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  #1   ^
Old Fri, Jan-08-16, 17:07
bkloots's Avatar
bkloots bkloots is offline
Posts: 8,785
 
Plan: Atkins/LCHF
Stats: 195/149.7/135 Female 63in
BF:
Progress: 76%
Location: Kansas City, MO
Default Anybody using proteolytic enzymes?

Apparently this is a supplement used on certain diets aimed at identifying and controlling auto-immune or inflammatory responses to food.

I'd never heard of them before a friend asked me about them, so I thought I'd consult my pool of experts here.

Thanks.
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  #2   ^
Old Fri, Jan-08-16, 18:56
deirdra's Avatar
deirdra deirdra is online now
Senior Member
Posts: 3,694
 
Plan: HF/vLC/GF,CF,SF
Stats: 197/136/150 Female 66 inches
BF:
Progress: 130%
Location: Alberta
Default

I've taken bromelain (enzyme) along with quercetin (flavinoid) mainly for sinusitis and allergy-induced asthma during the pollen season (heightened when combined with allergies to pets and foods). It works well to stop inflammation and histamine reactions and was how I was able to get off of my 3-yr daily Claritin & Sudafed habit and stop using inhalers. I only take it when symptomatic and my symptoms don't last for more than a day or two (as opposed to weeks), with my ability to breathe normally restored in 1-2 hrs after taking the supplements.

I haven't tried bromelain without the quercetin, however.

Mercola has an interesting article:
http://articles.mercola.com/sites/a...ial-report.aspx

All my food allergies seem to be related to proteins, so it makes sense that a proteolytic enzyme would be the one to help me even though I didn't know bromelain was proteolytic when I first read about the enzyme.

Last edited by deirdra : Fri, Jan-08-16 at 19:19.
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  #3   ^
Old Sat, Jan-09-16, 07:29
bkloots's Avatar
bkloots bkloots is offline
Posts: 8,785
 
Plan: Atkins/LCHF
Stats: 195/149.7/135 Female 63in
BF:
Progress: 76%
Location: Kansas City, MO
Default

Thank you, Deirdra. This is exactly what I'm looking for.

Thanks, Mod, for moving this post to the right place. Perhaps if I surf around the Supps threads, I can find some more info about this subject.
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  #4   ^
Old Sat, Jan-09-16, 08:24
teaser's Avatar
teaser teaser is online now
Senior Member
Posts: 11,219
 
Plan: ketosis/IF
Stats: 190/158/154 Male 67inches
BF:
Progress: 89%
Location: Ontario
Default

It's an interesting topic. There are some studies done with hydrolyzed protein--basically, pre-digested before you even eat them, it protects against diabetes in a rat model of autoimmune type 1.

http://www.ncbi.nlm.nih.gov/pubmed/20853098

Quote:
Restoration of impaired intestinal barrier function by the hydrolysed casein diet contributes to the prevention of type 1 diabetes in the diabetes-prone BioBreeding rat.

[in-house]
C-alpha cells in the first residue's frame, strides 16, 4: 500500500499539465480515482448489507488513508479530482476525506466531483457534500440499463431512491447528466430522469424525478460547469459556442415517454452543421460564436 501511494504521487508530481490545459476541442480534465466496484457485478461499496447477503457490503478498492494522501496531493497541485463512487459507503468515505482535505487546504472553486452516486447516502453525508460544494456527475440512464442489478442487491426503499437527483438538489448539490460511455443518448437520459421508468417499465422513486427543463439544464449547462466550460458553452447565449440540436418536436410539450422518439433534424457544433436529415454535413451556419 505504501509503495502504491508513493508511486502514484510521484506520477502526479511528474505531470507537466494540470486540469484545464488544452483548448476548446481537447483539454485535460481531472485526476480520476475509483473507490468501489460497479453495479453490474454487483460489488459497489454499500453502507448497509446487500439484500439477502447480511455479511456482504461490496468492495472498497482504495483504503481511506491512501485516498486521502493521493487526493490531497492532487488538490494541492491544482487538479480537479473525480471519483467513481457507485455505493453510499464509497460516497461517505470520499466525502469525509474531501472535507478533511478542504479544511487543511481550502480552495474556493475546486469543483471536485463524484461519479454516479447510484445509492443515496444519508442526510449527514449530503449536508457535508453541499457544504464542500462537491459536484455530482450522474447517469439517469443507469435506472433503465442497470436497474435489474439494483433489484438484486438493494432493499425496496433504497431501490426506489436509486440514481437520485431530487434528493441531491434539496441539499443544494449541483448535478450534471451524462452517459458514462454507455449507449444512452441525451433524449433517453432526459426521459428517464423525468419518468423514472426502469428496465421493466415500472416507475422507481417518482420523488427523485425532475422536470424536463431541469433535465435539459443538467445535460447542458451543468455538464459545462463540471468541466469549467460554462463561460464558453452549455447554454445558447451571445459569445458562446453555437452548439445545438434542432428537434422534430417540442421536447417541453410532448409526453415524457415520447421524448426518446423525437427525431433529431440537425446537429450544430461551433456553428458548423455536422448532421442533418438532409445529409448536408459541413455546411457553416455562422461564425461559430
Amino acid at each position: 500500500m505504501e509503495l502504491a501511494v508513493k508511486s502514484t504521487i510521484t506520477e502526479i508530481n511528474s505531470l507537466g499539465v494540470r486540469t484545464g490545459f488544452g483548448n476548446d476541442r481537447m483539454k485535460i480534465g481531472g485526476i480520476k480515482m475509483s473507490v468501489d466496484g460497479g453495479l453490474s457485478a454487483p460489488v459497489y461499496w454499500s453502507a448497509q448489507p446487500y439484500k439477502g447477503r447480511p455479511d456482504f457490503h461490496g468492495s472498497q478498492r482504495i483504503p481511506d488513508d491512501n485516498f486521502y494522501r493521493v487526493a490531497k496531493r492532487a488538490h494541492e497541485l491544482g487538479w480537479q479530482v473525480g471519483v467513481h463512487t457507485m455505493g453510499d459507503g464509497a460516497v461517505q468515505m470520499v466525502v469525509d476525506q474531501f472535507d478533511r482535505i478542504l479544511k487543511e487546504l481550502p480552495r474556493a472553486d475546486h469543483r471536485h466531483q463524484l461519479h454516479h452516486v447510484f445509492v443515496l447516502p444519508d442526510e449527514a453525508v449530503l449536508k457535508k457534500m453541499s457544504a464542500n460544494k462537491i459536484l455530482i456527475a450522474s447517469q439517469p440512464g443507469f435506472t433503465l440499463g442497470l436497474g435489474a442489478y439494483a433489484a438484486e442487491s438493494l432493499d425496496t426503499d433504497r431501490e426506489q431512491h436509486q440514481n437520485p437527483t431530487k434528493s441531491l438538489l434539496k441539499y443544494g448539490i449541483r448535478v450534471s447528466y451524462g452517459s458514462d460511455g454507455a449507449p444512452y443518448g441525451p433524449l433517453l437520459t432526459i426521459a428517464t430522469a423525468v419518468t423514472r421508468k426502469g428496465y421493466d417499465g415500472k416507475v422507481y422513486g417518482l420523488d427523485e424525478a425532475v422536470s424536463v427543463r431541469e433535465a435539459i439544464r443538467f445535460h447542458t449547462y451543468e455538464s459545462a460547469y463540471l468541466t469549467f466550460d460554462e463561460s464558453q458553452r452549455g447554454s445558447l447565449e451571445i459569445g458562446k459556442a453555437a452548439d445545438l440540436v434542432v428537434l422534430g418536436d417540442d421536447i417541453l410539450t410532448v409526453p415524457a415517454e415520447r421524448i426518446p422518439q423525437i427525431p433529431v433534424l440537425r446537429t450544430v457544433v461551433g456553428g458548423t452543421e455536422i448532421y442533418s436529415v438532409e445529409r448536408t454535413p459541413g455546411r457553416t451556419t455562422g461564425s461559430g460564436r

I guess this general idea makes sense of why so many of the common allergens are also plant proteins, with a lower digestibility than most animal proteins.

Casein impairing gut barrier is interesting. Maybe the problem with people who have problems with both gluten and casein isn't the one making them more sensitive to the other, so much as a parallel problem, poor digestion of protein causing reactivity and excess zonulin in both cases.

I've also read that casein is more allergenic than whey, though I haven't looked into it enough to vouch for the accuracy. But that also makes sense, bodybuilders advocate both whey and casein, whey because it's quickly digested, so there's more of an acute rise in muscle protein synthesis, casein because it's a much slower digested protein, so better at reducing muscle protein breakdown. So if it really is more allergenic, again there's a protein that's more resistant to digestion being a potential problem.
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  #5   ^
Old Sun, Jan-10-16, 12:20
bkloots's Avatar
bkloots bkloots is offline
Posts: 8,785
 
Plan: Atkins/LCHF
Stats: 195/149.7/135 Female 63in
BF:
Progress: 76%
Location: Kansas City, MO
Default

Thanks, Teaser. This is another Big Topic in my exploration of the world of nutrition. Clearly, the answers aren't simple, let alone universal.

My friend has apparently subscribed to a system, so is paying for information and resources. Hope that works out. It appears to me that the enzyme protocols I've read so far involve eating whole, raw foods, and that couldn't be too bad.

Steak tartare anyone?
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  #6   ^
Old Sun, Feb-26-17, 03:04
Canary777 Canary777 is offline
New Member
Posts: 4
 
Plan: fodmap
Stats: 180/180/130 Female 5'5"
BF:
Progress:
Default

I just discovered proteolytic enzymes ~4-5 months ago and the difference is amazing... It's the only thing that helps my lifelong arthritis pain and I've tried everything.... I've used Wobenzym and Vascuzyme.. Both are good, but the Vascuzyme has less odor
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